Time and place: Friday, May 14, 3:30-4:00, 202 Chernoff Hall
Title: Integral Feedback Control in the Context of Synthetic Regulatory Gene Networks (½ hour)
Abstract: Living cells are highly specific entities; protein productions are carefully regulated through feedback-complete networks of dynamical protein-protein and protein-gene interactions. The complexity of these networks (think signal-wiring diagrams resembling modern circuit boards), inherent even within "simple" unicellular organisms, implies intricate behaviours that can be extremely difficult to resolve. Synthetic Biology - a relatively new field combining molecular biology and engineering in order to design and build ("synthesize") novel biological functions and systems - addresses this by considering deliberately simplified networks which serve to test models as well as act as controlling mechanisms inside cells.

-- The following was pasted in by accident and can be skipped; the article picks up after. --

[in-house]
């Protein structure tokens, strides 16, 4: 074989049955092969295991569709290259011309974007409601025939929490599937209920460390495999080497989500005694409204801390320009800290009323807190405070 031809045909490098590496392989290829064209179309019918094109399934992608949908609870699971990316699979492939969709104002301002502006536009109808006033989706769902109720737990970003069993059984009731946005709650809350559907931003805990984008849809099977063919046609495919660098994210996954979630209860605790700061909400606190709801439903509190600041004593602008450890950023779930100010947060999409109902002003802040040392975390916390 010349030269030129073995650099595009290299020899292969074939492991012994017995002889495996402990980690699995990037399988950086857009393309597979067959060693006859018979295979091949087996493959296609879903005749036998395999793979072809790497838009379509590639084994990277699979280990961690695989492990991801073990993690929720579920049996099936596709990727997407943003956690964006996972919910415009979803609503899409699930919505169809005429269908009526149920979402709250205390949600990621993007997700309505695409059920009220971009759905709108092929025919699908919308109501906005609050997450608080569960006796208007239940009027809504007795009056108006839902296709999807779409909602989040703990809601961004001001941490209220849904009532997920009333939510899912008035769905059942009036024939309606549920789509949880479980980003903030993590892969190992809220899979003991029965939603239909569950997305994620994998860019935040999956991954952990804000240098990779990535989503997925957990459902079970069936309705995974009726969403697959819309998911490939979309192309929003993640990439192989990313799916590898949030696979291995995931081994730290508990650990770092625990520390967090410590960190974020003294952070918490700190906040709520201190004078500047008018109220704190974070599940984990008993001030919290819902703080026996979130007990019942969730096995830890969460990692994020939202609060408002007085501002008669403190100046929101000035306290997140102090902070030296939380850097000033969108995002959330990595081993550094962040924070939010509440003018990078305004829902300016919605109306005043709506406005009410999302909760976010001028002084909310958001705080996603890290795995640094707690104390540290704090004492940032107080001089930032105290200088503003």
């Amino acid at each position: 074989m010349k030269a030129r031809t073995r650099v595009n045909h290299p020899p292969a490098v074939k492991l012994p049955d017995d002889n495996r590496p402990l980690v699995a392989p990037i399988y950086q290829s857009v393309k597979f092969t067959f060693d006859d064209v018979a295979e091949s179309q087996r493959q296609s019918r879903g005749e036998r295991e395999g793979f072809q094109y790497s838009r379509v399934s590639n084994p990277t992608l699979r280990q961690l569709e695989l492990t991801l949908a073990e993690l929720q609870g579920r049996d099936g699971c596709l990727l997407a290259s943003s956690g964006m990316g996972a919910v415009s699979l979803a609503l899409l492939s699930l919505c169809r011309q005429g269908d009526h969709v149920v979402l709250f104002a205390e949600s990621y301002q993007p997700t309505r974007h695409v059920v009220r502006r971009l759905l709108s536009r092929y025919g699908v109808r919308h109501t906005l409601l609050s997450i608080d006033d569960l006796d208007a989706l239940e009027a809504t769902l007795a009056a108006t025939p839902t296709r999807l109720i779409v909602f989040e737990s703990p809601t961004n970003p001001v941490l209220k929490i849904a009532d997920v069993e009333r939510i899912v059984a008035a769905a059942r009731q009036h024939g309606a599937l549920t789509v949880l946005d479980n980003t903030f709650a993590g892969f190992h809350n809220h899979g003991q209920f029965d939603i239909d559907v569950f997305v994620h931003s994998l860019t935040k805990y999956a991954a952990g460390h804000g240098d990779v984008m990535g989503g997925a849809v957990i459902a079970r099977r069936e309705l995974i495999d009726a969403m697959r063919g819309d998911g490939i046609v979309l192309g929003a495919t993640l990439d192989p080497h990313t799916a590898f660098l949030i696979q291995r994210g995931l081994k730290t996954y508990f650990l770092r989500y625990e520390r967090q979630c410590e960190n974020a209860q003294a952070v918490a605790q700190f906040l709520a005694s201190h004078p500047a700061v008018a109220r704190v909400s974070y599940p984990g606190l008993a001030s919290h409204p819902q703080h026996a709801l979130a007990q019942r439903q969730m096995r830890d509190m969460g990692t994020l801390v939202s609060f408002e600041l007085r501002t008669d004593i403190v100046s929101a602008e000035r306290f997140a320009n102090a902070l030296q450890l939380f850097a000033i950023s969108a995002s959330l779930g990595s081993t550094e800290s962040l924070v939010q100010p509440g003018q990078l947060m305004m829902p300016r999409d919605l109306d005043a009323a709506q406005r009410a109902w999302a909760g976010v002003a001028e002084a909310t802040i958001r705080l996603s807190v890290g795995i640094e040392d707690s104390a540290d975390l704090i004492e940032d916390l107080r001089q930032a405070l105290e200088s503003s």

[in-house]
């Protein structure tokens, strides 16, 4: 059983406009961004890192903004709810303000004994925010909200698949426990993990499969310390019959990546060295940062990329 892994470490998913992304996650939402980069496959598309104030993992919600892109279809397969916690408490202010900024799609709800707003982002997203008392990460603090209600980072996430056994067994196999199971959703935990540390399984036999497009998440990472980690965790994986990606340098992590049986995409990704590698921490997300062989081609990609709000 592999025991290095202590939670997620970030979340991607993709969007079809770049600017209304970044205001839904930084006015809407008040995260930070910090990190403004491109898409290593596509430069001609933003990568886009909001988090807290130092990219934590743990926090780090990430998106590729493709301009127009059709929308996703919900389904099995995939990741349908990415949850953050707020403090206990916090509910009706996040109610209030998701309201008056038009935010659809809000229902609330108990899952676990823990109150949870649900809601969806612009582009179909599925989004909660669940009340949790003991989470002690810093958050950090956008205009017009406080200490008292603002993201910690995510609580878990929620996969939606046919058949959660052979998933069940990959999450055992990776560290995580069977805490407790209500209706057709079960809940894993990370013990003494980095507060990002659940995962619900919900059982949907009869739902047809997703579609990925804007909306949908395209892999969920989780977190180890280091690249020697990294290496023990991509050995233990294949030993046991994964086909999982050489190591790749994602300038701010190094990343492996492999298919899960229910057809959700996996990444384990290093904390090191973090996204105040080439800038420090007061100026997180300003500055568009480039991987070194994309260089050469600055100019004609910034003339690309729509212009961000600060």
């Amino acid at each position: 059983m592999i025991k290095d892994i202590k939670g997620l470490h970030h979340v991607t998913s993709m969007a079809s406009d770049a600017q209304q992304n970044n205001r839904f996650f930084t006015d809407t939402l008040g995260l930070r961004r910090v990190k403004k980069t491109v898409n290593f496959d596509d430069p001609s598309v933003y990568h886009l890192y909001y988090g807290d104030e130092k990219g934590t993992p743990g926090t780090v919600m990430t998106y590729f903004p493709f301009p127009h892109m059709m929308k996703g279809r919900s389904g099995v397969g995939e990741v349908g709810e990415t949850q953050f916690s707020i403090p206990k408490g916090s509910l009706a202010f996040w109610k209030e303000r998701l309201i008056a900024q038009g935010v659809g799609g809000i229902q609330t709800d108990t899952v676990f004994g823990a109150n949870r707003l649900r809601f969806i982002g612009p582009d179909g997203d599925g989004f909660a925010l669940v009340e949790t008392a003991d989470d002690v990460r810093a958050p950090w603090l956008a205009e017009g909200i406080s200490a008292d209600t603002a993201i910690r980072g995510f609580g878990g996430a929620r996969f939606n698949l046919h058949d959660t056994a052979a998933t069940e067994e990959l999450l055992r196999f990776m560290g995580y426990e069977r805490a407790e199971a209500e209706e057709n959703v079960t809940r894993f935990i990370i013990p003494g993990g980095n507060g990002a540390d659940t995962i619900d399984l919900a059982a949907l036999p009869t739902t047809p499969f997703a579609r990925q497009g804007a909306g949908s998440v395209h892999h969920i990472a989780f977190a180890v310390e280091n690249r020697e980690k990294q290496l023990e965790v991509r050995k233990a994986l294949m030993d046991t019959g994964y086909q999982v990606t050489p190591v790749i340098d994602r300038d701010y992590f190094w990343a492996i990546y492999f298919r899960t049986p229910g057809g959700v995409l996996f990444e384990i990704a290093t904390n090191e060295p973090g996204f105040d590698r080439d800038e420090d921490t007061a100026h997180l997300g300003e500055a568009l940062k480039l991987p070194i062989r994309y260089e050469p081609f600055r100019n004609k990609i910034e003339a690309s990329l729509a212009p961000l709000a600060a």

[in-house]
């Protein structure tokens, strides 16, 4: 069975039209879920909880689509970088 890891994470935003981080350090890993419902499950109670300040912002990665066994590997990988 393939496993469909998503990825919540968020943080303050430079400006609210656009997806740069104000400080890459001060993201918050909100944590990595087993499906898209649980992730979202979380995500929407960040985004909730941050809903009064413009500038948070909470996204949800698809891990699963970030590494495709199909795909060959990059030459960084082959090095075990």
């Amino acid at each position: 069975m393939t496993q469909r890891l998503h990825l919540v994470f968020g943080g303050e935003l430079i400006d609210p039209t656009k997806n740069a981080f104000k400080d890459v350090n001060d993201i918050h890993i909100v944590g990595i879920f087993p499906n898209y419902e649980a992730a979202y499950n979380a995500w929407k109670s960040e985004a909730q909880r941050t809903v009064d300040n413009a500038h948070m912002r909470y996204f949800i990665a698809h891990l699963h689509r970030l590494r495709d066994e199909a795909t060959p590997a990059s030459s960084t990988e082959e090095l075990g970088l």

As collective capabilities improve, synthetic biologists are beginning to apply the language of control theory in order to better understand and to better realize cellular control. In this brief talk, I will introduce the field of synthetic biology and discuss, in particular, sensory adaptation and its relation to feedback control. Furthermore, I will discuss important considerations and challenges associated with engineering an in-cell synthetic integral controller for the purpose of achieving perfect adaptation.